(Bloomberg) -- Standard Chartered Plc’s Bill Winters is closing in on his return target after three years spent struggling to transform the emerging markets lender, but the bank hasn’t shaken off concerns about costs and growth.
The lender posted the highest quarterly revenue of the chief executive’s tenure and warned expenses may escalate this year. Nevertheless, a 7 percent increase in income suggests Winters, 56, may finally have some momentum behind his turnaround, building on a reinstatement of the dividend and a return to annual profit after two years of losses.
“We are determined to pass that milestone as soon as we can in a safe and sustainable manner,” Winters, the ex-boss of JPMorgan Chase & Co.’s investment bank, said in a statement Wednesday. After posting a 7.6 percent underlying return on equity in the first quarter, Winters said his 8 percent target should be achievable in the “medium term.”
“Slowly but surely clawing their way back,” Hugh Young, Asia managing director at Standard Life Aberdeen Plc, one of the bank’s top shareholders, said about the results.
The shares swung between gains and losses early in London, falling 1.7 percent to 756 pence in London at 9:16 a.m. They’ve dropped about 20 percent since Winters started in June 2015 and have been trailing other European banks for even longer.
Improvements in profitability and capital were “clearly encouraging,” for when the bank reviews the dividend half way through 2018, Chief Financial Officer Andy Halford said on a call with reporters. On a subsequent chat with analysts, he said costs this year may be “slightly higher” as the bank tackles currency movements and increased investment.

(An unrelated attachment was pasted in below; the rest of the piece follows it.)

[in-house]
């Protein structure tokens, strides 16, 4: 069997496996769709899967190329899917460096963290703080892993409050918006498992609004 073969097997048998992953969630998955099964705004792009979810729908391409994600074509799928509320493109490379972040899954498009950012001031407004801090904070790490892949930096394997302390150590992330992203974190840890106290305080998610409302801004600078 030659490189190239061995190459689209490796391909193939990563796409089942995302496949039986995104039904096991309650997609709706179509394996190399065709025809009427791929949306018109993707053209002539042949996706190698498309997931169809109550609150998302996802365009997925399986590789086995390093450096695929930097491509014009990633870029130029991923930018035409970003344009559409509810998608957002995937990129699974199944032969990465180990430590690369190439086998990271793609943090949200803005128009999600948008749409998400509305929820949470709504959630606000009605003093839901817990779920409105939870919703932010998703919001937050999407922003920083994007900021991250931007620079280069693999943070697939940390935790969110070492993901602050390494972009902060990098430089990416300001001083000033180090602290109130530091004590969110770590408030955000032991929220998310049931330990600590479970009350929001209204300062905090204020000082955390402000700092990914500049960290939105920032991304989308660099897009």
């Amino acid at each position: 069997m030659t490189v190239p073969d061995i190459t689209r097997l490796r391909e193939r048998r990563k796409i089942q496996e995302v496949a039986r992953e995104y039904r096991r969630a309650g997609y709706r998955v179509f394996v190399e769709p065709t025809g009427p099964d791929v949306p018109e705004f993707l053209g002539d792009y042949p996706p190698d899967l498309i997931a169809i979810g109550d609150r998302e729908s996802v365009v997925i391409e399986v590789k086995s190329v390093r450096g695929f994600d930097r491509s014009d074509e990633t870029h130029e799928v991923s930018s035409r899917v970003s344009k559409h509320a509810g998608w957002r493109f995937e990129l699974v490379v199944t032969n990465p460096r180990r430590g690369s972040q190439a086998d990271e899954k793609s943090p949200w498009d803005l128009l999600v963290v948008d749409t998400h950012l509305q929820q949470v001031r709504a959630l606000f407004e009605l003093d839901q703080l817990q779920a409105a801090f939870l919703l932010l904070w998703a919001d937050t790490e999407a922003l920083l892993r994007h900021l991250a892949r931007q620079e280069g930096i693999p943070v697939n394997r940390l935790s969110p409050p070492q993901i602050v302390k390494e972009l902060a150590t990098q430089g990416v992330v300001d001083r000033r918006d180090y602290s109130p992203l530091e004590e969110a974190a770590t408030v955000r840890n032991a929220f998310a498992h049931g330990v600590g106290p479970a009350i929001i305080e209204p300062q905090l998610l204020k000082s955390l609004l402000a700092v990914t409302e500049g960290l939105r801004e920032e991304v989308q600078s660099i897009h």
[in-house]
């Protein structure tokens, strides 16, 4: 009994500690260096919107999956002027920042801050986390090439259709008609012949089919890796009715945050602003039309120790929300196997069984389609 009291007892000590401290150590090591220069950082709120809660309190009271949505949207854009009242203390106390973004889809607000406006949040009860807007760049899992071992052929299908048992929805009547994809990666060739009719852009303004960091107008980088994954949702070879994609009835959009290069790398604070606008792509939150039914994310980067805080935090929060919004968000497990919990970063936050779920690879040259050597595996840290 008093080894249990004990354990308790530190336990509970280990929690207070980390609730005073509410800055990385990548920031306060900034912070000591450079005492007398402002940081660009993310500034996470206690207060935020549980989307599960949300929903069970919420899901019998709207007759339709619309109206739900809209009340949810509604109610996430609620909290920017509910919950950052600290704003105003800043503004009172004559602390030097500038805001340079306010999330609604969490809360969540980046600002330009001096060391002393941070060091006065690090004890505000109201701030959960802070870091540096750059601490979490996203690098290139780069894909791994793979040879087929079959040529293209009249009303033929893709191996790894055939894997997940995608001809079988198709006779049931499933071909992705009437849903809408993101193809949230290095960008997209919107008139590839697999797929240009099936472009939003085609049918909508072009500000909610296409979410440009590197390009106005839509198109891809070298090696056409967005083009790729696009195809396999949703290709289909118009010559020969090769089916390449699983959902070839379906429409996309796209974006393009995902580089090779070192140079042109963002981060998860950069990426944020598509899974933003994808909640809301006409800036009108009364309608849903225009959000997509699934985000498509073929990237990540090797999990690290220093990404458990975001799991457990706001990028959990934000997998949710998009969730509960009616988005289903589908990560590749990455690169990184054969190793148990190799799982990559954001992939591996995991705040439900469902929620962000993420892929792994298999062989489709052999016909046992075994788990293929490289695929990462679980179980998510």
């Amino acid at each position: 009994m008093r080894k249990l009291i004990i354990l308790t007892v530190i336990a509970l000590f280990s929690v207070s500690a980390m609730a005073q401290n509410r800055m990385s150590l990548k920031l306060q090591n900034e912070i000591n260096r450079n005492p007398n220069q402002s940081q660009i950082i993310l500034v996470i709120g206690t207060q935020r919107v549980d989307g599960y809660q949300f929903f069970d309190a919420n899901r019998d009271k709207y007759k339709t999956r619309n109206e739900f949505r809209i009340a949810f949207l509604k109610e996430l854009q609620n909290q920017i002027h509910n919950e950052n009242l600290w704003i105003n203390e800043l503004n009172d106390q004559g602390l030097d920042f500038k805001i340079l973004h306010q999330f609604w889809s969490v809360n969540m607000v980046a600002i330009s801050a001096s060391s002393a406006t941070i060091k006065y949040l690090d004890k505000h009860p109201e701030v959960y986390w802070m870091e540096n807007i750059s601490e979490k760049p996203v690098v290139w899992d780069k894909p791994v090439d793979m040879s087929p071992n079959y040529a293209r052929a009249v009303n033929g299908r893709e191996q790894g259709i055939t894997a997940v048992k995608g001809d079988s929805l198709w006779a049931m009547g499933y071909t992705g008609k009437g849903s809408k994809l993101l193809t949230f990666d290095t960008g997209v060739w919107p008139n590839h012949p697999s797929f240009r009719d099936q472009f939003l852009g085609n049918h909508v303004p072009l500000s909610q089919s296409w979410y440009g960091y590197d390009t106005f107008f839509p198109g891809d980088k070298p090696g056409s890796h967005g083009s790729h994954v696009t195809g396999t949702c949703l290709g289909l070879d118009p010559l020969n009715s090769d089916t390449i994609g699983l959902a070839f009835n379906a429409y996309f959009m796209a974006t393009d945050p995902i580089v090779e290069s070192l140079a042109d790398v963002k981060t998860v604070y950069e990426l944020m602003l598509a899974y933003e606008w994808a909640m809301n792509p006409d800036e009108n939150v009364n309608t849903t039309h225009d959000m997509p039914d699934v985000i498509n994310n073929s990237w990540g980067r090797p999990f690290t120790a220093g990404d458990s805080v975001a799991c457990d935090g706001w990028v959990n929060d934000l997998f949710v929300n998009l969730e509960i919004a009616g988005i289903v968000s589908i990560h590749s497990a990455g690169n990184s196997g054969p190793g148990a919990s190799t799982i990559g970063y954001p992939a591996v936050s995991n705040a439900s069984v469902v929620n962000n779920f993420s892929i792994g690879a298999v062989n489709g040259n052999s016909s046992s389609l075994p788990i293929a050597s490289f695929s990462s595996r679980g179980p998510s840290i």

The bank also said revenue grew fastest in Greater China and North Asia, which now account for 40 percent of the total, driven by “good momentum” in private banking that posted a 23 percent rise in income and $700 million of new money, according to the statement.
“The key disappointment will be that the strong income start flagged at the full year hasn’t persisted,” Richard Smith, an analyst at Keefe, Bruyette & Woods said, referring to management guidance in February to expect “broad-based double-digit” growth, which failed to transpire.
Part of the reason for this was that a spike in market volatility early in the year -- which boosted trading revenue 2 percent to $724 million, about a fifth of the bank’s total income -- had “moderated” by March, the bank said. CFO Halford said earnings at the business are hard to predict and will “inevitably ebb and flow” with markets.
The bank booked another charge related to a loss-making internal private equity firm, which it has been trying to exit for more than a year after it racked up almost a billion dollars of losses in 2015 and 2016. The principal finance business was responsible for a large chunk of the $70 million restructuring charge in the first quarter, CFO Halford said.
During his tenure, Winters has cut thousands of jobs, raised capital to shore up the balance sheet, and overhauled the compliance systems. Still, the firm remains dogged by misconduct issues, having recently been fined for transferring client assets to help dodge tax transparency rules and placing its head of compliance, Neil Barry, on leave after allegations of misconduct by colleagues, Bloomberg News reported last week.
Halford, when asked about Barry on a call with reporters, declined to comment specifically on the pending investigation.
“One of the real priorities is to make sure that as we turn the business around, it isn’t just about bottom line numbers,” he said. “It’s about how we operate, how we behave, what we expect from our people.”
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